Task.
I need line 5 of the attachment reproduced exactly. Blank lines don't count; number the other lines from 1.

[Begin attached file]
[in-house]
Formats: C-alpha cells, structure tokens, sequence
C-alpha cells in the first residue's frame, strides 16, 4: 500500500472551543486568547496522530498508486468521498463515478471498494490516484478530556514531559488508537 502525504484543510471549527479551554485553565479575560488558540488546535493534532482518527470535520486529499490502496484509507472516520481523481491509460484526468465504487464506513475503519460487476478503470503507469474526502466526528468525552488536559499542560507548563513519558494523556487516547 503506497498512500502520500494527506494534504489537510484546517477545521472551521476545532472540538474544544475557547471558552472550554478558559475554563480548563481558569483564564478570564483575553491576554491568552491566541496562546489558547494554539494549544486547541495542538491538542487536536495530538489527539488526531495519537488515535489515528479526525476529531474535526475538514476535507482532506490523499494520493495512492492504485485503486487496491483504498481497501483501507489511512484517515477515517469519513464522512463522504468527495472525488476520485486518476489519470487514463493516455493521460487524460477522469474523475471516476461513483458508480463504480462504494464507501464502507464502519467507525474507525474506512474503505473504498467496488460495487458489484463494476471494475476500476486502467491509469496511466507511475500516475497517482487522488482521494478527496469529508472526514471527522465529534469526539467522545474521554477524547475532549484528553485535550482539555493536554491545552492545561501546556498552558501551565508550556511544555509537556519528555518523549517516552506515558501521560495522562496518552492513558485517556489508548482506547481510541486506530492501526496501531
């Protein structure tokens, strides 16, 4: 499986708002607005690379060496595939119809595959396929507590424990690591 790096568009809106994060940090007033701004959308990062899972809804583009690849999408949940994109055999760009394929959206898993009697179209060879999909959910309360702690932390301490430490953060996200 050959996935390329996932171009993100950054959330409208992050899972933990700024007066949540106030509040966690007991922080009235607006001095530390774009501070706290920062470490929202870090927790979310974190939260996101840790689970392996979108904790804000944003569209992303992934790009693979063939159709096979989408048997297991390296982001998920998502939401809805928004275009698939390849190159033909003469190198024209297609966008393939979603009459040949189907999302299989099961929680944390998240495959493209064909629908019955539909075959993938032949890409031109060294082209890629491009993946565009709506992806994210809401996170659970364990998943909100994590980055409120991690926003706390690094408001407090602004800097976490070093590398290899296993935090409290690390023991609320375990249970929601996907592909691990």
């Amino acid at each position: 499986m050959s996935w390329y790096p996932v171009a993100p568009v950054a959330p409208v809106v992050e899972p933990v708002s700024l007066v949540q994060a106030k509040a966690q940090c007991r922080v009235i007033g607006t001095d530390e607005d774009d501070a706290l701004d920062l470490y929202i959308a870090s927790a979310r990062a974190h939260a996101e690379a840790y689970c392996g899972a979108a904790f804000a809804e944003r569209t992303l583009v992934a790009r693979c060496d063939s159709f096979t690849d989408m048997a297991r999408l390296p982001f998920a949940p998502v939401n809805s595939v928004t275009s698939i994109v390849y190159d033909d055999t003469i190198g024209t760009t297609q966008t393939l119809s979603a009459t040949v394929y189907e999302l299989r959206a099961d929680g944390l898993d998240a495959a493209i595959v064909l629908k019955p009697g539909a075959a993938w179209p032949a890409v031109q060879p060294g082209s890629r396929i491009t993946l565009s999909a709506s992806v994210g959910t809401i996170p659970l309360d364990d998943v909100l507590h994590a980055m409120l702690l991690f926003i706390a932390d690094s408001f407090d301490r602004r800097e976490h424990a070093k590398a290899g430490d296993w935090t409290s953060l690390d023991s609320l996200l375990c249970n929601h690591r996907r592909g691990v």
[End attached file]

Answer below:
């Amino acid at each position: 499986m050959s996935w390329y790096p996932v171009a993100p568009v950054a959330p409208v809106v992050e899972p933990v708002s700024l007066v949540q994060a106030k509040a966690q940090c007991r922080v009235i007033g607006t001095d530390e607005d774009d501070a706290l701004d920062l470490y929202i959308a870090s927790a979310r990062a974190h939260a996101e690379a840790y689970c392996g899972a979108a904790f804000a809804e944003r569209t992303l583009v992934a790009r693979c060496d063939s159709f096979t690849d989408m048997a297991r999408l390296p982001f998920a949940p998502v939401n809805s595939v928004t275009s698939i994109v390849y190159d033909d055999t003469i190198g024209t760009t297609q966008t393939l119809s979603a009459t040949v394929y189907e999302l299989r959206a099961d929680g944390l898993d998240a495959a493209i595959v064909l629908k019955p009697g539909a075959a993938w179209p032949a890409v031109q060879p060294g082209s890629r396929i491009t993946l565009s999909a709506s992806v994210g959910t809401i996170p659970l309360d364990d998943v909100l507590h994590a980055m409120l702690l991690f926003i706390a932390d690094s408001f407090d301490r602004r800097e976490h424990a070093k590398a290899g430490d296993w935090t409290s953060l690390d023991s609320l996200l375990c249970n929601h690591r996907r592909g691990v």